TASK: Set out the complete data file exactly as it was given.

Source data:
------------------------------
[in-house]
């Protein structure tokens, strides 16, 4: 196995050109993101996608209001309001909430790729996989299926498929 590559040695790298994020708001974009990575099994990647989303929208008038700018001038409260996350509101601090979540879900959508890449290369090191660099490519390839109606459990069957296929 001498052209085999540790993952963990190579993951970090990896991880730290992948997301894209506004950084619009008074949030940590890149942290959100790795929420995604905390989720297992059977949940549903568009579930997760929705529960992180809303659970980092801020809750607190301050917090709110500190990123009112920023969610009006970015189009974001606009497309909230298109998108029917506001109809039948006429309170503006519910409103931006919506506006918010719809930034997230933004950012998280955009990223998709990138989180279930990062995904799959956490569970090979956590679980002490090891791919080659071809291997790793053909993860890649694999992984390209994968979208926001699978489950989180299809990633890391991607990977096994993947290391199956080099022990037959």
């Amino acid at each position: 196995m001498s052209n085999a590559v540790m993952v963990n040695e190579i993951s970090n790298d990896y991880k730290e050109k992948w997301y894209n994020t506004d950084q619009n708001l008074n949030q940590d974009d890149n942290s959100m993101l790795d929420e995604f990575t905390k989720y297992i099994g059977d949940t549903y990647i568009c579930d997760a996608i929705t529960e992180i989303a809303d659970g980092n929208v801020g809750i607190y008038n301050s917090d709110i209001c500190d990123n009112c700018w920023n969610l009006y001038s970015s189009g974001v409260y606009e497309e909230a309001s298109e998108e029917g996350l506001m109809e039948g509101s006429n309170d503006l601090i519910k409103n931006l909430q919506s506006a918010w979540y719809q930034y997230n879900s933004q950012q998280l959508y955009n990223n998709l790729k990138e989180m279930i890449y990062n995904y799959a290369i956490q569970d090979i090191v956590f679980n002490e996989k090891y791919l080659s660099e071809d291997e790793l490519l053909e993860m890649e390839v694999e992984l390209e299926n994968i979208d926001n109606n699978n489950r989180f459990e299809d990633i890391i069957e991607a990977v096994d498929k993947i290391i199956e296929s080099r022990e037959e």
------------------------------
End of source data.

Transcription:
[in-house]
């Protein structure tokens, strides 16, 4: 196995050109993101996608209001309001909430790729996989299926498929 590559040695790298994020708001974009990575099994990647989303929208008038700018001038409260996350509101601090979540879900959508890449290369090191660099490519390839109606459990069957296929 001498052209085999540790993952963990190579993951970090990896991880730290992948997301894209506004950084619009008074949030940590890149942290959100790795929420995604905390989720297992059977949940549903568009579930997760929705529960992180809303659970980092801020809750607190301050917090709110500190990123009112920023969610009006970015189009974001606009497309909230298109998108029917506001109809039948006429309170503006519910409103931006919506506006918010719809930034997230933004950012998280955009990223998709990138989180279930990062995904799959956490569970090979956590679980002490090891791919080659071809291997790793053909993860890649694999992984390209994968979208926001699978489950989180299809990633890391991607990977096994993947290391199956080099022990037959």
């Amino acid at each position: 196995m001498s052209n085999a590559v540790m993952v963990n040695e190579i993951s970090n790298d990896y991880k730290e050109k992948w997301y894209n994020t506004d950084q619009n708001l008074n949030q940590d974009d890149n942290s959100m993101l790795d929420e995604f990575t905390k989720y297992i099994g059977d949940t549903y990647i568009c579930d997760a996608i929705t529960e992180i989303a809303d659970g980092n929208v801020g809750i607190y008038n301050s917090d709110i209001c500190d990123n009112c700018w920023n969610l009006y001038s970015s189009g974001v409260y606009e497309e909230a309001s298109e998108e029917g996350l506001m109809e039948g509101s006429n309170d503006l601090i519910k409103n931006l909430q919506s506006a918010w979540y719809q930034y997230n879900s933004q950012q998280l959508y955009n990223n998709l790729k990138e989180m279930i890449y990062n995904y799959a290369i956490q569970d090979i090191v956590f679980n002490e996989k090891y791919l080659s660099e071809d291997e790793l490519l053909e993860m890649e390839v694999e992984l390209e299926n994968i979208d926001n109606n699978n489950r989180f459990e299809d990633i890391i069957e991607a990977v096994d498929k993947i290391i199956e296929s080099r022990e037959e």